Reconceptualising continuing professional development as individualised professional learning

Research output: Contribution to conferencePaper

Abstract

This research is concerned with the professional learning of new teachers, in particular, their informal and formal learning, the workplace learning environment, and the individual induction year teacher. Building on the work of Fuller and Unwin (2003) and Hodkinson and Hodkinson (2005) on expansive and restrictive learning environments for teachers, this study investigates learning at both the social and individual level. Furthermore, it provides an in-depth understanding of the concept of individual learning disposition. The research suggests that a policy-driven formal programme of induction for new teachers should be augmented by experience of an expansive learning environment with supportive colleagues. Schools need to demonstrate flexibility in order to tailor induction year experiences, thus enabling rich and complementary professional learning to take place within a supportive workplace community.
The study provides insights into how new teachers engage with professional learning and the influence of contextual and individual personal factors on this engagement. The study points to the importance of informal learning, along with more formal approaches, and highlights how the nature of more formal approaches has implications for new teacher learning. At a time when policy makers are focussed on promoting lifelong learning for teachers, within a constrained financial climate, the evidenced development of more flexible, accredited, cost-effective models of continuing professional development (CPD) drawing on a network of opportunities from across the educational landscape are being sought. The experiences of the study sample may provide some useful indicators to underpin discussions about such policy developments, whilst challenging a range of stakeholders to evaluate their role in supporting the learning of individual new teachers.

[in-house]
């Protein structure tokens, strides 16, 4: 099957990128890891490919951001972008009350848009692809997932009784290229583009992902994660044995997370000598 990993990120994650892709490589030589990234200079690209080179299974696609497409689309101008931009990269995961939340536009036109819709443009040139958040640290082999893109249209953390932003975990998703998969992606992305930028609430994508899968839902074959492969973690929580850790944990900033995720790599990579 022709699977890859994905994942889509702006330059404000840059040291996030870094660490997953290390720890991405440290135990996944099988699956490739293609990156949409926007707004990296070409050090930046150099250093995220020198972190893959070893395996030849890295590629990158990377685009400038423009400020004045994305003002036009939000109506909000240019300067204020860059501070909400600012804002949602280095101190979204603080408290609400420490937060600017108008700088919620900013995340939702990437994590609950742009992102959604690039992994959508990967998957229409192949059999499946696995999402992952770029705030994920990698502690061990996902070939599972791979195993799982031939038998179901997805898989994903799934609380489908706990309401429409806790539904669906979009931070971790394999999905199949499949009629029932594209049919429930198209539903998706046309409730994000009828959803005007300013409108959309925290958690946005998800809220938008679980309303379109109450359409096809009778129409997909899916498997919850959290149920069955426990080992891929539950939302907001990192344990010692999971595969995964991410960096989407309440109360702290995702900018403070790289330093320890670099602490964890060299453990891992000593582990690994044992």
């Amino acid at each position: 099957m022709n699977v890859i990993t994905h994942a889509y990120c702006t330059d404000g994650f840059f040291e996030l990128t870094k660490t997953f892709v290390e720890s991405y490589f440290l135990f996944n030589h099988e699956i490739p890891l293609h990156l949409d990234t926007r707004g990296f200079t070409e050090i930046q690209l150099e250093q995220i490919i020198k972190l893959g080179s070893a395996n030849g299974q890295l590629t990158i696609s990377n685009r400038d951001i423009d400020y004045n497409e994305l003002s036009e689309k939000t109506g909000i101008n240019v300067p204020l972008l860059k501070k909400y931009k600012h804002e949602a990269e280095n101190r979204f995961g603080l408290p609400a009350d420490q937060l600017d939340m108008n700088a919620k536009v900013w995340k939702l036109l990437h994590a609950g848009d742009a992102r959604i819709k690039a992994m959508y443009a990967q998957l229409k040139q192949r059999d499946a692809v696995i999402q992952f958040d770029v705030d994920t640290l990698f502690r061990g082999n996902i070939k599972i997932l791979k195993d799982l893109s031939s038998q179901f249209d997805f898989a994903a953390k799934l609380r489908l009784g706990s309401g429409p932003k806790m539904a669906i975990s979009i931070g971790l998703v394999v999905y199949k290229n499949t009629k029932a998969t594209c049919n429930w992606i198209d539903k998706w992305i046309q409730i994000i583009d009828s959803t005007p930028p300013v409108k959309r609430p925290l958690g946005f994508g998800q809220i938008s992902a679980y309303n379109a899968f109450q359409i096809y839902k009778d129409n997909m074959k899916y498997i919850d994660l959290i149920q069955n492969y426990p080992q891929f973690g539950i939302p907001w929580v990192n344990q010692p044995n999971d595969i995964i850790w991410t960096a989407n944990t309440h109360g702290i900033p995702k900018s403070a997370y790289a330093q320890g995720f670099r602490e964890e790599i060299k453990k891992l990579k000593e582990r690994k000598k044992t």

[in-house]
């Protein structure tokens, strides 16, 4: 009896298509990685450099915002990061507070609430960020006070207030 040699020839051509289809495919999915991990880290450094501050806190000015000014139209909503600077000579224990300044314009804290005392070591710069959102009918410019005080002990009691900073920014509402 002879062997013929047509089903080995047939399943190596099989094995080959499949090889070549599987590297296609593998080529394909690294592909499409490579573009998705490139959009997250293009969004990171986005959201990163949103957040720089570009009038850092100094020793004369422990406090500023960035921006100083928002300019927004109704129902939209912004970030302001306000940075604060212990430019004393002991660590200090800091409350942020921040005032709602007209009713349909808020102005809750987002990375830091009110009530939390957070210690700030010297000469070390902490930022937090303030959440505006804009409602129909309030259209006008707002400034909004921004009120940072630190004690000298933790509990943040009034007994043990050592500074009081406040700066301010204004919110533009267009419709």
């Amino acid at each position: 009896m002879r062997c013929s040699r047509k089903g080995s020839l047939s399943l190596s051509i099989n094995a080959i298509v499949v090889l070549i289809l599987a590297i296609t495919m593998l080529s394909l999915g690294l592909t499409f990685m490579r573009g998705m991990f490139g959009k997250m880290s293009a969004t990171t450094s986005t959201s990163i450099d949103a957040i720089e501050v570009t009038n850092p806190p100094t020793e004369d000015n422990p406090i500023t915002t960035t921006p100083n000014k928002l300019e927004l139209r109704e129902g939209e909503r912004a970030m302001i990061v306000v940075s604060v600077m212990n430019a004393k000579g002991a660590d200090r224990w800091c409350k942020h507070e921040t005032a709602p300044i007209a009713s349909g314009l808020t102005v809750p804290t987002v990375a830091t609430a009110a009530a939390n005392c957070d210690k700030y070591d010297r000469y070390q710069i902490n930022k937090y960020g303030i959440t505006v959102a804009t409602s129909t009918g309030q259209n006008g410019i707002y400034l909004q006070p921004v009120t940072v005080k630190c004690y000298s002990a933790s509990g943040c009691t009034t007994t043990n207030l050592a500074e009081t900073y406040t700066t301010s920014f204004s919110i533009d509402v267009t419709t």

The author suggests that, rather than fitting new teachers into existing arrangements, schools must recognise new teachers’ individual learning dispositions, namely their learning biography, attitude towards and engagement with learning opportunities. Schools need to demonstrate flexibility in order to create individualised induction year experiences, thus enabling rich and complementary professional learning to take place within a supportive workplace community.
Original languageEnglish
Publication statusPublished - 9 May 2012
EventFirst International ProPEL Conference “Professions and Professional Learning in Troubling Times: Emerging Practices and Transgressive Knowledges" - University of Stirling, Stirling, United Kingdom
Duration: 9 May 201211 May 2012

Conference

ConferenceFirst International ProPEL Conference “Professions and Professional Learning in Troubling Times: Emerging Practices and Transgressive Knowledges"
CountryUnited Kingdom
CityStirling
Period9/05/1211/05/12

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